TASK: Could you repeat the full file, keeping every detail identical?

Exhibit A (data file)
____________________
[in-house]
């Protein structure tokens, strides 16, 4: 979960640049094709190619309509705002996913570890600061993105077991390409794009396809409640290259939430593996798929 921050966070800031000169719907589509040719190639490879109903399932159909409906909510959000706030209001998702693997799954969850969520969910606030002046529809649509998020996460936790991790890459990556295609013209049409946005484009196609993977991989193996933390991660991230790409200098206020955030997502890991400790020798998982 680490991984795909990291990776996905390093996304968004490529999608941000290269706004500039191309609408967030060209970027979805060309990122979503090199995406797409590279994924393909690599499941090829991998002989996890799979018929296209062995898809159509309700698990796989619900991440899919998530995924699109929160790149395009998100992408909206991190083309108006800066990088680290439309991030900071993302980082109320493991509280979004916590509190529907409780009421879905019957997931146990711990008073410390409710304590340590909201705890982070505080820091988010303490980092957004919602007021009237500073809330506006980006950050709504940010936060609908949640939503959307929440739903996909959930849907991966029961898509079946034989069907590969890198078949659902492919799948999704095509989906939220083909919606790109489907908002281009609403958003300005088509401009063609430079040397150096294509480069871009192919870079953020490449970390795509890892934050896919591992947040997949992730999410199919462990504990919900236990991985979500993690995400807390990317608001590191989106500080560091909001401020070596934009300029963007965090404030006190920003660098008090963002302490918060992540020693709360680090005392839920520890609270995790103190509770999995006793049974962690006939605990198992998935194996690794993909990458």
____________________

[in-house]
């Protein structure tokens, strides 16, 4: 979960640049094709190619309509705002996913570890600061993105077991390409794009396809409640290259939430593996798929 921050966070800031000169719907589509040719190639490879109903399932159909409906909510959000706030209001998702693997799954969850969520969910606030002046529809649509998020996460936790991790890459990556295609013209049409946005484009196609993977991989193996933390991660991230790409200098206020955030997502890991400790020798998982 680490991984795909990291990776996905390093996304968004490529999608941000290269706004500039191309609408967030060209970027979805060309990122979503090199995406797409590279994924393909690599499941090829991998002989996890799979018929296209062995898809159509309700698990796989619900991440899919998530995924699109929160790149395009998100992408909206991190083309108006800066990088680290439309991030900071993302980082109320493991509280979004916590509190529907409780009421879905019957997931146990711990008073410390409710304590340590909201705890982070505080820091988010303490980092957004919602007021009237500073809330506006980006950050709504940010936060609908949640939503959307929440739903996909959930849907991966029961898509079946034989069907590969890198078949659902492919799948999704095509989906939220083909919606790109489907908002281009609403958003300005088509401009063609430079040397150096294509480069871009192919870079953020490449970390795509890892934050896919591992947040997949992730999410199919462990504990919900236990991985979500993690995400807390990317608001590191989106500080560091909001401020070596934009300029963007965090404030006190920003660098008090963002302490918060992540020693709360680090005392839920520890609270995790103190509770999995006793049974962690006939605990198992998935194996690794993909990458």